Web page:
Demand for the Treasury securities most vulnerable to inflation is climbing to an almost two-year high as pension funds and insurance companies snap up discounted debt with consumer prices rising at the slowest since 2010.
Blackstone Group LP’s Stephen Schwarzman said his firm is planning a mutual fund-type offering as the world’s biggest alternative-asset manager joins firms from Carlyle Group LP to KKR & Co. in efforts to attract individual investors.
Ralph Whitworth’s Relational Investors LLC got ball-bearings maker Timken Co. to consider spinning off its steel unit as the company hired Goldman Sachs Group Inc. to study options after stockholders backed a split.
New collateral rules for hedge funds, insurers and others in the $633 trillion over-the-counter derivatives market are poised to boost demand for U.S. Treasuries, potentially slowing rising yields as the Federal Reserve considers scaling back unprecedented stimulus.
President Barack Obama’s sitdown with Chinese President Xi Jinping this weekend comes as acquisitions by mainland companies in the U.S. heighten public unease toward its economic rival. Proponents of the deals say Americans ought to relax.
Croydon Pension Fund will double its investment with BlueCrest Capital Management LLP, the hedge-fund firm started by Michael Platt, after the British municipal pension plan pulled its money from Fauchier Partners LLP.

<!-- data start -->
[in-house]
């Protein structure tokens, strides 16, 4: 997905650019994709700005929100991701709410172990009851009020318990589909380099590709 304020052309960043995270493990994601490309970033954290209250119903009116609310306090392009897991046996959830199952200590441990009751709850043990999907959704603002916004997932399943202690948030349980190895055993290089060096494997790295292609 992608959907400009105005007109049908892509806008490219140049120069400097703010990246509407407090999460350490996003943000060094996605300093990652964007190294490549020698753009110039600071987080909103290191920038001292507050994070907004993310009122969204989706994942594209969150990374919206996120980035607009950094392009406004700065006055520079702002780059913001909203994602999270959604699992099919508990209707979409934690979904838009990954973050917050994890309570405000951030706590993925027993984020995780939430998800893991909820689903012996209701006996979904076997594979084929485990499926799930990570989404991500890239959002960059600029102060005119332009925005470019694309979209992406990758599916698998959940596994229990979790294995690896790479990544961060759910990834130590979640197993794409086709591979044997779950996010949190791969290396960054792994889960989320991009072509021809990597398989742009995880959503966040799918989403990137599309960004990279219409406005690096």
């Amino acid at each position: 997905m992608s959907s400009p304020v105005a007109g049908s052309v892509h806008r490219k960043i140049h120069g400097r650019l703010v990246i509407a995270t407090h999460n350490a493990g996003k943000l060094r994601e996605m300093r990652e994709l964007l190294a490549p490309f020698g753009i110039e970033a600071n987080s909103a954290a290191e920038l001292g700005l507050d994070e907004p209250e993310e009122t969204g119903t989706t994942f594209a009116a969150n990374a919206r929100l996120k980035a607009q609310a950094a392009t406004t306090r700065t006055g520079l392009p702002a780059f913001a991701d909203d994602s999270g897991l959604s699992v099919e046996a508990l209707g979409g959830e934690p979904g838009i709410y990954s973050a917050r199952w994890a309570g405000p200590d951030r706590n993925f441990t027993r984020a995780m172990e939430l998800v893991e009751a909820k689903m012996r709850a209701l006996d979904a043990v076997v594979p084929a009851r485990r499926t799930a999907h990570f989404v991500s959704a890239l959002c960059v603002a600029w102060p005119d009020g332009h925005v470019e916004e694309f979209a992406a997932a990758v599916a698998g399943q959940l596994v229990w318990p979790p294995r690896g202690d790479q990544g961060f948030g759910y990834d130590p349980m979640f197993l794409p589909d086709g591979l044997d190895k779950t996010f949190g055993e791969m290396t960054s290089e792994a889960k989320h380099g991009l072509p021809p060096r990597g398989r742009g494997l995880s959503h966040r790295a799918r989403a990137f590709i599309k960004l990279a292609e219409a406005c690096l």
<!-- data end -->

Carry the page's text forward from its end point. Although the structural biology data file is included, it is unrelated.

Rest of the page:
Lawrence Schloss, New York City's chief investment officer and deputy comptroller for pensions, says 8 percent return is possible for pension plan holders. Schloss talks with Bloomberg's Tom Keene and Sara Eisen on Bloomberg Radio's "Bloomberg Surveillance." Guest Host Meredith Whitney, analyst and chief executive officer of Meredith Whitney Advisory Group also joins the discussion. (Source: Bloomberg)
Corporate governance advocates and shareholder activists have long complained that chief executive officer pay, which has jumped by a third since 2007, is sometimes way out of line with the CEO’s on-the-job performance.
Hospitals in the U.S. pledge to keep a patient’s health background confidential. Yet states from Washington to New York are putting privacy at risk by selling records that can be used to link a person’s identity to medical conditions using public information.